Rheumatoid arthritis (RA) is a chronic systemic inflammatory disease of unknown etiology. There is no cure, so long term treatment is indicated. Medication-based therapies comprise several classes of agents, including nonsteroidal anti-inflammatory drugs (NSAIDs), non-biologic and biologic disease modifying anti-rheumatic drugs (DMARDs), immunosuppressants, and corticosteroids. Other standard treatments include physical therapy and surgery.
Surveys have shown that a substantial proportion of people with RA will try complementary and alternative interventions, perhaps reflecting the lack of complete satisfaction with conventional approaches, and also a desire to help themselves. (1)
Editorial: Why didn’t my doctor tell me?
Plant-based diets and Type 2 Diabetes Mellitus
Printable (pdf) version: Editorial – Plant-based diets and T2DM
It’s the rare physician with an adult practice that doesn’t encounter a significant number of patients with type 2 diabetes mellitus (T2DM). Given the rapid rise of the disease, its prophylaxis and treatment should be of pressing concern for every physician. In spite of this crisis, the advantages of a plant-based diet for the prevention and treatment of T2DM have been overlooked.
Vegetarians of Washington has been helping people to change to a vegetarian diet for the past 15 years. We have the following resources available for you to provide or recommend to your patients:
Recommended books, including:
- In Pursuit of Great Food – our new plant-based shopping guide, including what to buy, understanding ingredients, labels and more.
- Say No to Meat – a helpful book to answer all your questions about why and how to go veggie, including a number of easy starter recipes.
- The Veg-Feasting Cookbook – a comprehensive cookbook, with recipes provided by local restaurants and Vegfest chefs, covering a wider range of different cuisines.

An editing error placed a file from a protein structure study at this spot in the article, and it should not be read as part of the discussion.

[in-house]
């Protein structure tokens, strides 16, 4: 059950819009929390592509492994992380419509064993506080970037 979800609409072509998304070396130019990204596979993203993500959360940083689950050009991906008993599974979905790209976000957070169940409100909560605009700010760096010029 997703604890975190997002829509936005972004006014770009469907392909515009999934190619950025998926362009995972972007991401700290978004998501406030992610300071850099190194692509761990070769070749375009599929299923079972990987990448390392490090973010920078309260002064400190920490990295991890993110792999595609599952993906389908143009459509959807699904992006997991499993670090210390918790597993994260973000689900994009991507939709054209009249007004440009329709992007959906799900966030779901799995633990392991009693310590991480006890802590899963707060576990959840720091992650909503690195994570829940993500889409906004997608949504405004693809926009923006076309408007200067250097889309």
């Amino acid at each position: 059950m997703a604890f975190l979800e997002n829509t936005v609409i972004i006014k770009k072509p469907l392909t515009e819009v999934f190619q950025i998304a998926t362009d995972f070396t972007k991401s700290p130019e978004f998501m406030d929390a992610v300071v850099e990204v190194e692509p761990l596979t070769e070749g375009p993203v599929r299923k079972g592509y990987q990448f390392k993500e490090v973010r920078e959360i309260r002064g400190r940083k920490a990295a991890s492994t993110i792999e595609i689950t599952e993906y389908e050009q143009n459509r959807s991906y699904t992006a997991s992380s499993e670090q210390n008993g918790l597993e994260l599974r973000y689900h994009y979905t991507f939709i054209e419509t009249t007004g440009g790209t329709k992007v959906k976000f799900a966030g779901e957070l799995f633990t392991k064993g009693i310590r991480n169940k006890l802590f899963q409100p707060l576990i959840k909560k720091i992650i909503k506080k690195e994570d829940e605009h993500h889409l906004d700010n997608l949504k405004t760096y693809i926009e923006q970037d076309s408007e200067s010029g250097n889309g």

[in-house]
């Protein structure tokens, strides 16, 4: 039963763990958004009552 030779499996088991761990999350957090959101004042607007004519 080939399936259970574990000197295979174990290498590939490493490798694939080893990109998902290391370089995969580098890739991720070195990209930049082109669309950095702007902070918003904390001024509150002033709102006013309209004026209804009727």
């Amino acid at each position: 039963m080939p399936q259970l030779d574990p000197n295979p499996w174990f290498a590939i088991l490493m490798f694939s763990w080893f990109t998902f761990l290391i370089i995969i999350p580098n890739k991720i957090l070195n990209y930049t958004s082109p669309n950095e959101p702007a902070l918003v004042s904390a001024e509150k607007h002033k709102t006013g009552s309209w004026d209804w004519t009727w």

Events in and around Seattle:
- Vegfest, our annual vegetarian food festival held in the spring of each year, where patients can taste a wide variety of available food products, and learn about cooking from our chefs, and health from our physician speakers.
- Monthly catered dinners, where patients can enjoy tasty meals and meet others following a similar diet.
- Classes – with accurate, up-to-date health information, general or focused on a specific disease, and with practical shopping and cooking advice.
The Prevention and Treatment of Type 2 Diabetes Mellitus with a Plant-Based Diet
Printable pdf version (25 pages) : Type 2 Diabetes article
Today’s physicians are only too aware of the prevalence of Type 2 Diabetes Mellitus (T2DM) currently in America, and of its complications such as diabetic peripheral neuropathy and diabetic nephropathy. The increased risk of coronary artery disease that type 2 diabetics face is on every physician’s mind. Administrators and policy makers grapple with the dollar cost to the health care system from type 2 diabetes, and perhaps most worrisome of all, the rise in obesity and metabolic syndrome tells public health officials that the problem will likely get worse if nothing changes.
This article presents evidence of the safety and efficacy of plant-based diets for prophylaxis and treatment of type 2 diabetes mellitus.